Jesuits appoint new director for JRS UK

Sarah Teather with Pope Francis at the audience for JRS' 35 years of service, L'Osservatore Romano
Sarah Teather with Pope Francis at the audience for JRS' 35 years of service, L'Osservatore Romano

Sarah Teather has been appointed as the Director of the Jesuit Refugee Service in the UK (JRS UK). Formerly the Member of Parliament for the London constituency of Brent Central, Sarah joined the International Advocacy team of JRS in June 2015. As an advocacy advisor, she has visited JRS projects all over the world, including Lebanon, South Sudan, Uganda, Macedonia and the southern coast of Italy where so many attempt dangerous crossings to Europe over the Mediterranean Sea.

In addition to her 12 years as an MP, Sarah has had a consistent record of working on social justice issues and was previously a policy analyst for Macmillan Cancer Support. During her two and a half years as Minister for Children and Families, she negotiated the end of routine detention of children in the immigration system; led efforts to combat sexualisation and commercialisation of childhood; led reforms to improve the support of children with special educational needs and disability; and published the first UK-wide child poverty strategy. As chair of the All Party Parliamentary Group on Refugees, she led an inquiry which looked at how children and young people are treated in the asylum process and also a high profile cross party inquiry on immigration detention.

A witness to human dignity

Sarah, who has an interest in Ignatian spirituality, made her decision to leave politics and change direction while making the Spiritual Exercises during a month-long silent retreat. She has subsequently had training in spiritual accompaniment. She says she is excited to be taking on the new role as Country Director of JRS UK. “I feel privileged to have the opportunity to commit my skills to work that I care so passionately about and to work with an organisation I have long admired,” she says. “In my current role with JRS International, I have seen how JRS’ mission to accompany refugees through the highs and lows of their journey is truly a witness to human dignity. That perspective has never been more critical than it is now. Forced migration is the issue of our age as multiple conflicts and human rights abuses force many from their homes. JRS UK has a unique and important role to play, drawing on its domestic expertise working with the most vulnerable destitute and detained asylum seekers and the international reach of JRS into some of the most troubled areas of the world.”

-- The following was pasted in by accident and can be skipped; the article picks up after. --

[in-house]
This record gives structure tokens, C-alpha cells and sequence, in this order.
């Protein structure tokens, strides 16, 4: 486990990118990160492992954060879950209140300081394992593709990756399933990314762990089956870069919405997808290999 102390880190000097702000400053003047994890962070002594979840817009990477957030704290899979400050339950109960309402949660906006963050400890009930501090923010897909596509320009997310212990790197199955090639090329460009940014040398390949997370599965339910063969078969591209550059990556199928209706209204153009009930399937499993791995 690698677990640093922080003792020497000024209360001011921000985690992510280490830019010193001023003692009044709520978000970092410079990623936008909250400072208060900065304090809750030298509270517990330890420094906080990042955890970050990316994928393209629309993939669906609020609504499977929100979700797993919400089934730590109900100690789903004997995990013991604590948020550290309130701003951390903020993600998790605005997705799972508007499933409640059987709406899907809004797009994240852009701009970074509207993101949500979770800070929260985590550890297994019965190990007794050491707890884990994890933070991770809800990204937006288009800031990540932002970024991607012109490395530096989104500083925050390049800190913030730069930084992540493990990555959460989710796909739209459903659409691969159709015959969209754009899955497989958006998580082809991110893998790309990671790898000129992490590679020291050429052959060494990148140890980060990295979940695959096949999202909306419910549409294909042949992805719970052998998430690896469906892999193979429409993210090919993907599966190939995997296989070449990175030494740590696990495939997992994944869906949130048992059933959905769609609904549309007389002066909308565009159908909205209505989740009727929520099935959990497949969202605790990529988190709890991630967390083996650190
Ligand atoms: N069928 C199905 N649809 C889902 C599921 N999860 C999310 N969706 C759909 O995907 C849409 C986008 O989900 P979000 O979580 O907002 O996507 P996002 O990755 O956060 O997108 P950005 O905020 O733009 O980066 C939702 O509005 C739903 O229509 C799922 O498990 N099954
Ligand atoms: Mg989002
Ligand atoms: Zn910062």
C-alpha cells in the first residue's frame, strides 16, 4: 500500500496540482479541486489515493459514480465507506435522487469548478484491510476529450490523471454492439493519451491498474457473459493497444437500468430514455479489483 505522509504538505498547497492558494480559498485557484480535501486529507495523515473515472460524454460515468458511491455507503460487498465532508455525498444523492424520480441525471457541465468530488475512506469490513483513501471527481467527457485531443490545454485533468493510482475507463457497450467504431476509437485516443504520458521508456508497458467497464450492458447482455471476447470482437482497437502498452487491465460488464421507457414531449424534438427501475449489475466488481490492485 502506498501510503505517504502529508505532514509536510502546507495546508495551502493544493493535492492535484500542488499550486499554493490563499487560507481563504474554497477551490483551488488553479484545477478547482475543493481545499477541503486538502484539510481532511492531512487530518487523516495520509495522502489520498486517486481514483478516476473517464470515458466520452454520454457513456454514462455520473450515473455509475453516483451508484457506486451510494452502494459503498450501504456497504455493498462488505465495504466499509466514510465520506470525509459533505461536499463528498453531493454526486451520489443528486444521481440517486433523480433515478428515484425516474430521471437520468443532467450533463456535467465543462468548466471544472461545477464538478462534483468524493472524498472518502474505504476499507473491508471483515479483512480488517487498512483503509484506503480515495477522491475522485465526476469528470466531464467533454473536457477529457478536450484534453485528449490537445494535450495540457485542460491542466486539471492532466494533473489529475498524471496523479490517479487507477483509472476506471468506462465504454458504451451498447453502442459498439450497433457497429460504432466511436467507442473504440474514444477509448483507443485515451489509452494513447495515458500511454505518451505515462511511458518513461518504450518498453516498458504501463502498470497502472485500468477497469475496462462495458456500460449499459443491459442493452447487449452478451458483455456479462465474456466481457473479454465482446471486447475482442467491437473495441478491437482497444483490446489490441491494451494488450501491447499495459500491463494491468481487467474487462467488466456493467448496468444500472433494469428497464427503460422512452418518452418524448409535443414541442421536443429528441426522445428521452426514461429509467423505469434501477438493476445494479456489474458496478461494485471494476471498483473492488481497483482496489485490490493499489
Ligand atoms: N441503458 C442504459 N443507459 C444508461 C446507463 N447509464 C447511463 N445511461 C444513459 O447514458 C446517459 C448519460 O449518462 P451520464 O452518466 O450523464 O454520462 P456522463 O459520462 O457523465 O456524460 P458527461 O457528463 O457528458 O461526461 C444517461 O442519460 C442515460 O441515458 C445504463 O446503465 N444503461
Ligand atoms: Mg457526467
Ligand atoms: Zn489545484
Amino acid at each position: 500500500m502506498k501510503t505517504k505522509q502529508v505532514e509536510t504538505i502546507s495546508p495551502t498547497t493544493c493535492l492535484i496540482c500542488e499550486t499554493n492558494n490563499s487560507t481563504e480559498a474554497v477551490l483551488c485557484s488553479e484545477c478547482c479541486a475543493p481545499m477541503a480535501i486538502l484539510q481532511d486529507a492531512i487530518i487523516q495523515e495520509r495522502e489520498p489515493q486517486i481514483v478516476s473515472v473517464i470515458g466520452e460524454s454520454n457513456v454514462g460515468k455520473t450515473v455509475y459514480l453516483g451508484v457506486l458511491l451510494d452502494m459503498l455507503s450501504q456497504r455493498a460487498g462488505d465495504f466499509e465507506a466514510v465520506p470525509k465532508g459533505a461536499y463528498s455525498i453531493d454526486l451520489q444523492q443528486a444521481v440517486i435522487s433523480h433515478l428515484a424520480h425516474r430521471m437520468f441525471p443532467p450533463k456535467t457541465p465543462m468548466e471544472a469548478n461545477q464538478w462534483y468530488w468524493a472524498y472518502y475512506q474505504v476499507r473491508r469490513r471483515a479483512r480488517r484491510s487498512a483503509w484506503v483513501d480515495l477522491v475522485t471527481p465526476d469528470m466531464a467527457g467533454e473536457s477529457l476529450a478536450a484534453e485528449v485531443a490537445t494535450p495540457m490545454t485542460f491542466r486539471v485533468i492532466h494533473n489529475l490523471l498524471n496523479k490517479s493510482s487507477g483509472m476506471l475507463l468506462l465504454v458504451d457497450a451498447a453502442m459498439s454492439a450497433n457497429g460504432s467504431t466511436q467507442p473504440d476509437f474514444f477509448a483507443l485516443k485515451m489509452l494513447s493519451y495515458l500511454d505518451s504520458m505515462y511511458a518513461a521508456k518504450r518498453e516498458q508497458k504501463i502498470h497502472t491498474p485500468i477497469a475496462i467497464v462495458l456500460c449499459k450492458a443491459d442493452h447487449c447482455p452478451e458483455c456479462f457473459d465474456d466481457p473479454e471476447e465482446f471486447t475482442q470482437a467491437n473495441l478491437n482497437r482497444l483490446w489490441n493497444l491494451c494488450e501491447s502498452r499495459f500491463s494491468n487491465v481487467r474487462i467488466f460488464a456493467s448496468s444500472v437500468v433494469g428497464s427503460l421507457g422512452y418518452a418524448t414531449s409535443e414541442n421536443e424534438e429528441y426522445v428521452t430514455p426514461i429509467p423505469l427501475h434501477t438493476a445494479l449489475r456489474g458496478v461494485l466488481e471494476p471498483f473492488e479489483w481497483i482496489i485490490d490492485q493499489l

Sarah has also paid tribute to Louise Zanré, who is standing down from her role as Director of JRS UK after 16 years. “I am hugely aware that in this role Louise has set a high benchmark to follow,” she says. “I feel inspired by her work and hope that I can contribute to JRS with even half of her generosity of spirit.”